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Respiratory

A reduction in respiratory flow is a hallmark of both asthma and COPD. The prevalence of obstructive lung diseases is rising all over the world.

In Belgium, it is estimated that:

  • 10% of the population suffers from asthma
  • 6% of the population suffers from COPD

 

The respiratory obstruction is a negative determinant for the quality of life of patients. Fortunately, there are efficient therapies available and new ones still emerging.

 

Asthma

Asthma is a chronic inflammatory disease, characterized by a hyperresponsiveness  of the airways that lead to mucus production and airway constriction. Attacks are often caused by irritations such as allergens and dust particles that do not cause a reaction in unaffected people. Even inhaling cold air can provoke an asthma attack!  Symptoms of an asthma attack include:1

  • shortness of breath
  • wheezing
  • coughing
  • chest tightness

 

Fortunately, we can keep asthma under control thanks to chronic medication that prevents heavy attacks. This allows patients to resume their day-to-day activities.

Asthma often coincides with other chronic diseases and long-term conditions such as allergic rhinitis or hay fever, obesity and obstructive sleep apnea. This can have implications for the patient’s quality of life and treatment choices.1

 

COPD

COPD is a respiratory disease recognised by a generally progressive and incomplete reversible bronchial obstruction. It is caused by an abnormal inflammatory response from the lungs to damaging gas or particles. The most common trigger is smoking. Lung emphysema and chronic bronchitis are two forms of COPD, each with their own characteristics. They can occur separately or together. The disease only occurs in adults.

In COPD patients, there is deterioration of the small airways and damage of the alveoli. As a result, lung function is reduced. Possible symptoms include2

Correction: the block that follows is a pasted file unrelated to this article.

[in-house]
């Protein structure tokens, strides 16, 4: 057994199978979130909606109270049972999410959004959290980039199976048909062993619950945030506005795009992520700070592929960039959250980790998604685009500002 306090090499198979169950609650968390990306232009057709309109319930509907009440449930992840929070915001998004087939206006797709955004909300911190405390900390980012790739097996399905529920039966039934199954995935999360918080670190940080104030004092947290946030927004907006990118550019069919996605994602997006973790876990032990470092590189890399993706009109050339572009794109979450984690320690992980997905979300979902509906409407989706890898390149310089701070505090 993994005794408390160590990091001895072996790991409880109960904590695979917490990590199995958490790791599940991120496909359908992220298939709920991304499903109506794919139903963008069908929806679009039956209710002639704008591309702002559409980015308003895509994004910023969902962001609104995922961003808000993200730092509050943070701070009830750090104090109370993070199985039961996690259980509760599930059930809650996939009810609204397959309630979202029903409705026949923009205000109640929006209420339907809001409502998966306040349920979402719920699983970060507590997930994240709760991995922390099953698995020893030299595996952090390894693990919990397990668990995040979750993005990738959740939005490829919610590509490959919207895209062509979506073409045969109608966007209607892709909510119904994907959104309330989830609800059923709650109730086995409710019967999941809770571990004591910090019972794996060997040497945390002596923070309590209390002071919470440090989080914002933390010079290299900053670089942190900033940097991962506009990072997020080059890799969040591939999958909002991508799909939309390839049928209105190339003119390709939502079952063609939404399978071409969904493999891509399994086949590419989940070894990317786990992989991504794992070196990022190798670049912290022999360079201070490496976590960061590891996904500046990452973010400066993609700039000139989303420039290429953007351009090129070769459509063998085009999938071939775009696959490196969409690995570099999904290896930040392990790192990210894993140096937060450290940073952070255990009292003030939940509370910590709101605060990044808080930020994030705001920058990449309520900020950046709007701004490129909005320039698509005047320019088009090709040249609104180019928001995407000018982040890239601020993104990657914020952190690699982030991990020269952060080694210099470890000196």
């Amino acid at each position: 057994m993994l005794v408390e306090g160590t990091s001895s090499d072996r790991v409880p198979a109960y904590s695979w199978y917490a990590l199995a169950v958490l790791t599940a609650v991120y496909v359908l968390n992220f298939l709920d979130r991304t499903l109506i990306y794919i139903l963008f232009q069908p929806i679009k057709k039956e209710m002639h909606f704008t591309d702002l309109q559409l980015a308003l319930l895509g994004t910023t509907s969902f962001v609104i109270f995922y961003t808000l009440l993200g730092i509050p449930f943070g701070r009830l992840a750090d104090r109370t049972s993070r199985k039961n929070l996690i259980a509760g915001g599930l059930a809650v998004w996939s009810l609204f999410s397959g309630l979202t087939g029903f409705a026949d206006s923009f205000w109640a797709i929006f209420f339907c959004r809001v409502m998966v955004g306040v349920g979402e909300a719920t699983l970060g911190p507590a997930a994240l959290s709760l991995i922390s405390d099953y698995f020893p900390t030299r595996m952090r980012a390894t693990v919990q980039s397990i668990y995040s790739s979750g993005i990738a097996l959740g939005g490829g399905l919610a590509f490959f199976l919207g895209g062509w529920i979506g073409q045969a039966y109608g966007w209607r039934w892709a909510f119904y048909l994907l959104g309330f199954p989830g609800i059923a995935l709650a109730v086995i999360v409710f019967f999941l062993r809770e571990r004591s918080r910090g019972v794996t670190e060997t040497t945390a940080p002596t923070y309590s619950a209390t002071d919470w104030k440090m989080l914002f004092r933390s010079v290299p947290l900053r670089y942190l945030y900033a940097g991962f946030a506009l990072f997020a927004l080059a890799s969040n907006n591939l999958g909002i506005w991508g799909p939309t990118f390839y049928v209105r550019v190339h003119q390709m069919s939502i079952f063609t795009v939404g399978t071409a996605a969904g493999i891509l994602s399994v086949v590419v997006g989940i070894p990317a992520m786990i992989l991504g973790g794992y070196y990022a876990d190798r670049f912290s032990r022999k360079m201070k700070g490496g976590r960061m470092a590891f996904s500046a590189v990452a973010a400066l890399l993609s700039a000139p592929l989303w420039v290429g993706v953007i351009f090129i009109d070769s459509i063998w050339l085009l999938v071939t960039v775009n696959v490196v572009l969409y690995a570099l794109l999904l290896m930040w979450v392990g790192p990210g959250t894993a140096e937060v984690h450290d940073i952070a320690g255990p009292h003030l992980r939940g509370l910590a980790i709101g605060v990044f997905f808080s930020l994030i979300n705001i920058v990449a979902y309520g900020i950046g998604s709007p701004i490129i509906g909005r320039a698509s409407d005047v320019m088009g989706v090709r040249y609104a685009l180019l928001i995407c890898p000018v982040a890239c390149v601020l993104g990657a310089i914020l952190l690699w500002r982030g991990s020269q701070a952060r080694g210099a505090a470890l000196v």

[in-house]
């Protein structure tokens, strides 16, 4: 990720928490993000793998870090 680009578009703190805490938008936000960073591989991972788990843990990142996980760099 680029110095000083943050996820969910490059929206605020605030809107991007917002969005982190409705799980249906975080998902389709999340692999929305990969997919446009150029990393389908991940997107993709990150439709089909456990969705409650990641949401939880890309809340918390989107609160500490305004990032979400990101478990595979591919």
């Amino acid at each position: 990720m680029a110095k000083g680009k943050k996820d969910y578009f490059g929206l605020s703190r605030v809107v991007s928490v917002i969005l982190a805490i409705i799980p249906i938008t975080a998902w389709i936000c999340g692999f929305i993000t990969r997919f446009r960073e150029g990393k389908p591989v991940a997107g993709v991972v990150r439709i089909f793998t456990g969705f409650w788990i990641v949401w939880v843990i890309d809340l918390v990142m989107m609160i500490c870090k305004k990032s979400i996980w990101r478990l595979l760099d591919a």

• chronic coughing
  • sputum production
  • breathlessness
  • oppression

 

Adherence & non-pharmacological therapies

Asthma and COPD are chronic diseases. Good use of their medication is of essential importance.1,2 This means good adherence to the prescribed maintenance therapy and a correct inhalation technique is very important as it results in a better control of the disease and subsequently improves patient’s quality of life. Therefore, good knowledge of correct use of inhalers is crucial, for which the app ‘MyPuff’ can be used, a handy tool including the instructions on the use of available inhalers.3

 

In addition to pharmacological treatments, also non-pharmacological interventions are necessary to assist in improving symptom control and/or reducing future risk.1,2 Cessation of smoking is the most important intervention in chronic pulmonary diseases as tobacco smoke is the leading cause of COPD, and an important asthma trigger.2 In patients with allergic asthma, avoidance of  triggers is the first intervention to prevent a worsening of disease symptoms. Frequent triggers include allergens from house dust mites, pets and pollen.1

Next to that, regular physical activity adjusted to each patient has clear health benefits and a positive impact on patient’s quality of life.1,2  

 

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[1] GINA guidelines (pagina’s 20, 70, 71, 85, 87 highlighted voor approval)

[2] GOLD 2020 (pagina’s 9,12, 21, 22, 82, 88 highlighted voor approval)

[3] MyPuff application, available for Android and Apple